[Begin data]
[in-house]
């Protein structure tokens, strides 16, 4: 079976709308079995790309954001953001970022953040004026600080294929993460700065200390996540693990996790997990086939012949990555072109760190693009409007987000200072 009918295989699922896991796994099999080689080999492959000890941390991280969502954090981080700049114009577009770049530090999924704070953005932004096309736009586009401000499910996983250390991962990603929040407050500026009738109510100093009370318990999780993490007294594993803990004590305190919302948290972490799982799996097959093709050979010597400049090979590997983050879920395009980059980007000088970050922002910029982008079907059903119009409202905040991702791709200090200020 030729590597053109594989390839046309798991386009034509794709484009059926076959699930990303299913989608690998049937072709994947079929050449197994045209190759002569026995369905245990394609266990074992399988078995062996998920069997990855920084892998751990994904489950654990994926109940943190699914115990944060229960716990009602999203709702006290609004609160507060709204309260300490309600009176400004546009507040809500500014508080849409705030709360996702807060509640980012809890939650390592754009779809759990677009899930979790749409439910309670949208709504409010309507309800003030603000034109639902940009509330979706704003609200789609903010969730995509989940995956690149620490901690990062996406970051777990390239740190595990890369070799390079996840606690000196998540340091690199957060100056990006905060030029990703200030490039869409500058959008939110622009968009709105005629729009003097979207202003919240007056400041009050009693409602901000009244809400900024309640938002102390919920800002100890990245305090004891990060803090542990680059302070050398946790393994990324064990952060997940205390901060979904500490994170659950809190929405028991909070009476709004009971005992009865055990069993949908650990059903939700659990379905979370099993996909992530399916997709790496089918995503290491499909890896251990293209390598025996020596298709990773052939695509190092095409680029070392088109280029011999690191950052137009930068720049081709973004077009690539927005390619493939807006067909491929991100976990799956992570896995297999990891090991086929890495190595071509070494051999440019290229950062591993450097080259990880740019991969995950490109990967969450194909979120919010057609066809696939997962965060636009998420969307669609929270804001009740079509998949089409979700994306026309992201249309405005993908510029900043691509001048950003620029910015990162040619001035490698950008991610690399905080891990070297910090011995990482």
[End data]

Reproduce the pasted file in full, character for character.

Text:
[in-house]
């Protein structure tokens, strides 16, 4: 079976709308079995790309954001953001970022953040004026600080294929993460700065200390996540693990996790997990086939012949990555072109760190693009409007987000200072 009918295989699922896991796994099999080689080999492959000890941390991280969502954090981080700049114009577009770049530090999924704070953005932004096309736009586009401000499910996983250390991962990603929040407050500026009738109510100093009370318990999780993490007294594993803990004590305190919302948290972490799982799996097959093709050979010597400049090979590997983050879920395009980059980007000088970050922002910029982008079907059903119009409202905040991702791709200090200020 030729590597053109594989390839046309798991386009034509794709484009059926076959699930990303299913989608690998049937072709994947079929050449197994045209190759002569026995369905245990394609266990074992399988078995062996998920069997990855920084892998751990994904489950654990994926109940943190699914115990944060229960716990009602999203709702006290609004609160507060709204309260300490309600009176400004546009507040809500500014508080849409705030709360996702807060509640980012809890939650390592754009779809759990677009899930979790749409439910309670949208709504409010309507309800003030603000034109639902940009509330979706704003609200789609903010969730995509989940995956690149620490901690990062996406970051777990390239740190595990890369070799390079996840606690000196998540340091690199957060100056990006905060030029990703200030490039869409500058959008939110622009968009709105005629729009003097979207202003919240007056400041009050009693409602901000009244809400900024309640938002102390919920800002100890990245305090004891990060803090542990680059302070050398946790393994990324064990952060997940205390901060979904500490994170659950809190929405028991909070009476709004009971005992009865055990069993949908650990059903939700659990379905979370099993996909992530399916997709790496089918995503290491499909890896251990293209390598025996020596298709990773052939695509190092095409680029070392088109280029011999690191950052137009930068720049081709973004077009690539927005390619493939807006067909491929991100976990799956992570896995297999990891090991086929890495190595071509070494051999440019290229950062591993450097080259990880740019991969995950490109990967969450194909979120919010057609066809696939997962965060636009998420969307669609929270804001009740079509998949089409979700994306026309992201249309405005993908510029900043691509001048950003620029910015990162040619001035490698950008991610690399905080891990070297910090011995990482």